POTOMAC,Md. — Troy Matteson may be making his PGA tour debut at this week’s FBR Capital Open,but the 22-year-old civil engineer fresh out of Georgia Tech seemed to be right at home in 21st place after two rounds at the TPC of Avenel.
“You’re dreams are realized,” Matteson said after his two-under-par first round 69 on Thursday. “You’re playing with your heroes.”
Starting the second round in 11th place,the NCAA first team All-American shot an even-par 71 on Friday to stand in a tie for 24th place at 2-under 140 late Friday afternoon.
After a rain delay Saturday,Matteson shot a 4-over 75 in the third round Sunday and fell back to a tie for 54th place.
“He’s been very calm,” said Jeff Paton,Matteson’s swing coach. “His desire to play out here is so high. He is a grinder.”
After Matteson drained a 15-foot birdie putt on the 15th hole late Thursday afternoon,Paton saw Matteson’s name appear on the leader board for the first time. “Our boy’s on the board,” he said with a proud smile.
“(His caddie) and I have done real good not looking at the leader board,” Matteson said. “You’re more concerned with how you’re playing.”
Two other rookies fresh out of college,22-year-old Nick Watney from Fresno State and 22-year-old D.J. Trahan from Clemson,also made their professional debuts this weekend. Like Matteson,both played at Avenel on a sponsor’s exemption as Annika Sorenstam did at last month’s Colonial.
The PGA Tour limits the number of sponsor’s exemptions a player can receive,so the pressure is on for the rookies to earn enough money to qualify for a tour card next year. If not,the dreaded,six-day PGA qualifying school awaits in December.
“You put a lot of pressure on yourself to play well,” said PGA player Andy Miller,the son of legendary PGA player Johnny Miller who also faced Watney in college. “It’s a lot easier if you have five or six weeks in a row to play.”
As Watney walked off the 18th hole after a 3-over 74 on Thursday,a young boy raised his cap to get an autograph,but Watney had no pen.
“C’mon rookie,you’ve got to have a sharpie in your pocket,” said Fresno State golf coach Mike Watney,who is also Nick’s uncle.
“I loved it our there,” said Nick Watney,a three-time NCAA all-American. “I was definitely nervous. It was more like a real excited nervous. I had a blast for sure.”
After his round on Thursday,Watney was putting on the practice green between European Ryder Cup members Jesper Parnevik from Sweden and Padraig Harington from Ireland. Watney spent as much time staring wide-eyed at them as he did putting.
After walking off the green,Watney said,”It’s pretty neat. I saw Phil (Mickelson). It’s definitely where you want to be in golf.”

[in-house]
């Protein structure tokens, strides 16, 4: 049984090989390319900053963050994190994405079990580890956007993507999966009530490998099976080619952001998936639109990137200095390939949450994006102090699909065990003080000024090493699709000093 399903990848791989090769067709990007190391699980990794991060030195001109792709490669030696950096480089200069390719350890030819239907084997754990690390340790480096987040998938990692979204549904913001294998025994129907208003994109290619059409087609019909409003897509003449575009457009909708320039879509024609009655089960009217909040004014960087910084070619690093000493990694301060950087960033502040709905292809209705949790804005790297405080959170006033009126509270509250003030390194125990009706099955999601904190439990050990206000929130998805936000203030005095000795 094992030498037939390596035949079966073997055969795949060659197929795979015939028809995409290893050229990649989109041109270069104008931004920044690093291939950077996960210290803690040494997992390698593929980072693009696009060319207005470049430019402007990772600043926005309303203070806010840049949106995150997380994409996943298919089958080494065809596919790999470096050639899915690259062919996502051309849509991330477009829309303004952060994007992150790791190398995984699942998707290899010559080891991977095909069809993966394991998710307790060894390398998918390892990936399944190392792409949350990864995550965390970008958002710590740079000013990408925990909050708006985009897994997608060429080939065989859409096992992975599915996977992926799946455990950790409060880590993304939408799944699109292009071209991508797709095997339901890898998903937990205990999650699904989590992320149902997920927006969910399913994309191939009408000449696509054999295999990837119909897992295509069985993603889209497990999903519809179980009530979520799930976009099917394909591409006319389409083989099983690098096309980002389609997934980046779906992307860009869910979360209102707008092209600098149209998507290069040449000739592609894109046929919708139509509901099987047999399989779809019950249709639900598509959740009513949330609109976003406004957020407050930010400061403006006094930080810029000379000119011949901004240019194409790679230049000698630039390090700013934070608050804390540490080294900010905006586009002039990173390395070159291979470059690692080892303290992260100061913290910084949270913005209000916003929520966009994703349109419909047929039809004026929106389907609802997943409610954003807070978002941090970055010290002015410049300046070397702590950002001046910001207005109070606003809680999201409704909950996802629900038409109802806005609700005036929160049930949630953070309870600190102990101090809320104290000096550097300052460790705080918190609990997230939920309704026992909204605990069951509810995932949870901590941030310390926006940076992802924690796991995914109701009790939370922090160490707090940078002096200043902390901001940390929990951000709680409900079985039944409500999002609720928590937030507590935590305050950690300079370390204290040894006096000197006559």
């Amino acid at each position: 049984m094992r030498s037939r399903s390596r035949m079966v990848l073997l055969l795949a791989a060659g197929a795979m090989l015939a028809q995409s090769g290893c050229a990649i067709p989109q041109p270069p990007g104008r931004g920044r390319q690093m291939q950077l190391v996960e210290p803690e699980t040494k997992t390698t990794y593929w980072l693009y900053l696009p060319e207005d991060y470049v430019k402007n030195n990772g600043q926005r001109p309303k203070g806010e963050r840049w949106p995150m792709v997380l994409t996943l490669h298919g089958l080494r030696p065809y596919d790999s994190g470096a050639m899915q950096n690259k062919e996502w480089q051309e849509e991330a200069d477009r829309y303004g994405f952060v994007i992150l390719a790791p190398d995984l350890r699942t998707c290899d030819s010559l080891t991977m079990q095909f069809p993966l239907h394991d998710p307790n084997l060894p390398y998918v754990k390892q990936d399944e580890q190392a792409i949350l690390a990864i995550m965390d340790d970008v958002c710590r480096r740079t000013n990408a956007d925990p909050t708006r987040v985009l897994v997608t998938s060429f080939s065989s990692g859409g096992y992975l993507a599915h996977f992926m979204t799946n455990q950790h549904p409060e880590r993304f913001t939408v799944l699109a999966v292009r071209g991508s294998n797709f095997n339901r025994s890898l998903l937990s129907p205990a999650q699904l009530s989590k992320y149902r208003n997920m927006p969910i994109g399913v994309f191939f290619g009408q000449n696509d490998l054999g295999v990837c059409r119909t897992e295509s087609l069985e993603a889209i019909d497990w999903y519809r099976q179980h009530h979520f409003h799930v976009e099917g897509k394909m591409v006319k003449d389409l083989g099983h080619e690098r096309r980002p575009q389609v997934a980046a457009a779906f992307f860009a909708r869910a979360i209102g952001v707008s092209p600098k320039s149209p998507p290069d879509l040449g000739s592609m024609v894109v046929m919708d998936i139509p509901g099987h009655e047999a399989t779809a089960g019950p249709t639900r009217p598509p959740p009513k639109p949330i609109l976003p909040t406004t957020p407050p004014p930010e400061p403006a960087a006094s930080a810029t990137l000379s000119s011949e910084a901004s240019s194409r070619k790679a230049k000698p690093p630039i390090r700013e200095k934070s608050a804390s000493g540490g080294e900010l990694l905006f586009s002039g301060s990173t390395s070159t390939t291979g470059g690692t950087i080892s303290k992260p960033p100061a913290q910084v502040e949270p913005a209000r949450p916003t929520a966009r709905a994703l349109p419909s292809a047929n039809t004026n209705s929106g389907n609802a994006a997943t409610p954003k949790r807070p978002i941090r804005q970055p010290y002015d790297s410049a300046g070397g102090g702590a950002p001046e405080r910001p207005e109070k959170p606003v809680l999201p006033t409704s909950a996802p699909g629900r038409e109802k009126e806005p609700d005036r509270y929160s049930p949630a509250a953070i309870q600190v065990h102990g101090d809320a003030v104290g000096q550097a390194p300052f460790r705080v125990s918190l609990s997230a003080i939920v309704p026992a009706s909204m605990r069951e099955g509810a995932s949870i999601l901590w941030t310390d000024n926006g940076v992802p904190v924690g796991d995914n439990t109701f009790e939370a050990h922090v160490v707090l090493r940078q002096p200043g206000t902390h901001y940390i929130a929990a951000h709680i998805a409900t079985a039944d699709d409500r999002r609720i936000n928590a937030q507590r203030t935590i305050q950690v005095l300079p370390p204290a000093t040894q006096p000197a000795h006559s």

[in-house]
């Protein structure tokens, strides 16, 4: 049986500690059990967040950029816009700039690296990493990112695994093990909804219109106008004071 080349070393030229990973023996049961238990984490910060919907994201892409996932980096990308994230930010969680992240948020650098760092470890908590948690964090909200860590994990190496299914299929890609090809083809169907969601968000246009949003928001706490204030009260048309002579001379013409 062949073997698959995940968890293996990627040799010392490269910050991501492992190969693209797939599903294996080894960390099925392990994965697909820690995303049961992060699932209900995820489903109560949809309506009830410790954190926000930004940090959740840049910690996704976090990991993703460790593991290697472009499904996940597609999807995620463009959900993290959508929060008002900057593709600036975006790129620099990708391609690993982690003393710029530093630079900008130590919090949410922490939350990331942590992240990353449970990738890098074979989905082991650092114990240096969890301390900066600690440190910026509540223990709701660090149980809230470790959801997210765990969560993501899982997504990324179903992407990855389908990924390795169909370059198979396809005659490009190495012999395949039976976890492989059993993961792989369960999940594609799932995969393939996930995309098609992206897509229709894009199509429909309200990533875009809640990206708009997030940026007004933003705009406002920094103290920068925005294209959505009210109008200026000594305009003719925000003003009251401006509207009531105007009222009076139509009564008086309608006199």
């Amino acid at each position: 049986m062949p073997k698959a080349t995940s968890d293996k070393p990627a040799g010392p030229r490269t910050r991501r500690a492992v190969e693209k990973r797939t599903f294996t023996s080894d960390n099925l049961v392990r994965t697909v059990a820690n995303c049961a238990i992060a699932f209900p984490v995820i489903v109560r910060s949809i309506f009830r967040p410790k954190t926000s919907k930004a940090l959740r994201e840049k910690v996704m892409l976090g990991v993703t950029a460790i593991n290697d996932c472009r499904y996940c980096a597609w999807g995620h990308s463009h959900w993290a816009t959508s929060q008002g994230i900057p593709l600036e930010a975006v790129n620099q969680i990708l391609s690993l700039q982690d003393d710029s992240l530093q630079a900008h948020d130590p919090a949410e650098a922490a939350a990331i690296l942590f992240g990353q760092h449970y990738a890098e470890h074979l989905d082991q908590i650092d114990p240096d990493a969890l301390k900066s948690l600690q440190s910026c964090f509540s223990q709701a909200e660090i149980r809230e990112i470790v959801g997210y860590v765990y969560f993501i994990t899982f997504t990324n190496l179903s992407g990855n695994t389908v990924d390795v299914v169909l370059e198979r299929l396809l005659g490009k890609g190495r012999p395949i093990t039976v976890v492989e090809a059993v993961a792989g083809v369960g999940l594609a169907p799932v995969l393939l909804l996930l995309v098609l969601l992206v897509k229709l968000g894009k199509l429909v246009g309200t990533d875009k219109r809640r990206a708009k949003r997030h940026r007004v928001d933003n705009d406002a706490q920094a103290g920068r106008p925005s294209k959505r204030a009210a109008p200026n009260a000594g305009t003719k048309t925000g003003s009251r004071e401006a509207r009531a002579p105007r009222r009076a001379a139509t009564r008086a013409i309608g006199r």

“This is all so new,” his uncle said. “He checks in and somebody gives him 10 shirts and some slacks.”
Earlier in the week,Watney was hitting from a practice bunker,and two-time Masters champion Jose Maria Olazabal,noted for his short-game wizardry,stepped in to practice his sand game beside Watney.
“Nick just got out of the bunker,” his uncle said. “He knows he’s the big man on the college level. Here he’s just walking around in awe.”
Trahan,whose team at Clemson won the NCAA Championship last week,struggled with a 4-over 75 Friday to miss the cut at 6-over 148.
“I’m just not putting well enough,” Trahan said after a 2-over 73 in the first round Thursday. “I’m losing too much momentum.”
Winner of the 2000 National Publinx Championship,Trahan grew up playing with older players and professionals that his father,PGA master teacher Don Trahan,taught at Harbor Town Golf Club in Hilton Head,S.C.
“He’s been as cool as a cucumber,” his father said. “He’s played with pros all his life. He’s not scared or intimidated.”
“I was at ease,” the 6-4 Trahan said after his round Thursday. “It’s like any other day playing.”
Trahan said the main difference is that now he plays for money,but he doesn’t have a true feel yet for life on the tour. “It’s not like I’ve played with Davis Love III or Tiger Woods yet,” he said.
Both Trahan and Watney missed the cut and will be off next week. Trahan failed to qualify for next week’s U.S. Open in the sectional qualifier on Wednesday.
Matteson,however,is still playing Monday hopes his glassy-smooth swing will propel him up the leader board.
“When he’s square and aligned,he’s able to hit the ball so well,” Paton said. “His ball striking is second to none.”
PGA tour member Matt Kuchar,known for his practical jokes,played with Matteson at Georgia Tech and has already been giving the rookie a hard time,Paton said. Kuchar’s antics provided Matteson with some comic relief during an otherwise stressful week.
Winner of college golf’s prestigious Byron Nelson award,Matteson plans to get married at the end of this month. But wedding day jitters are nothing compared to PGA pressure.
“It’s a very nerve-racking experience,” he said. “It’s definitely a relief now.”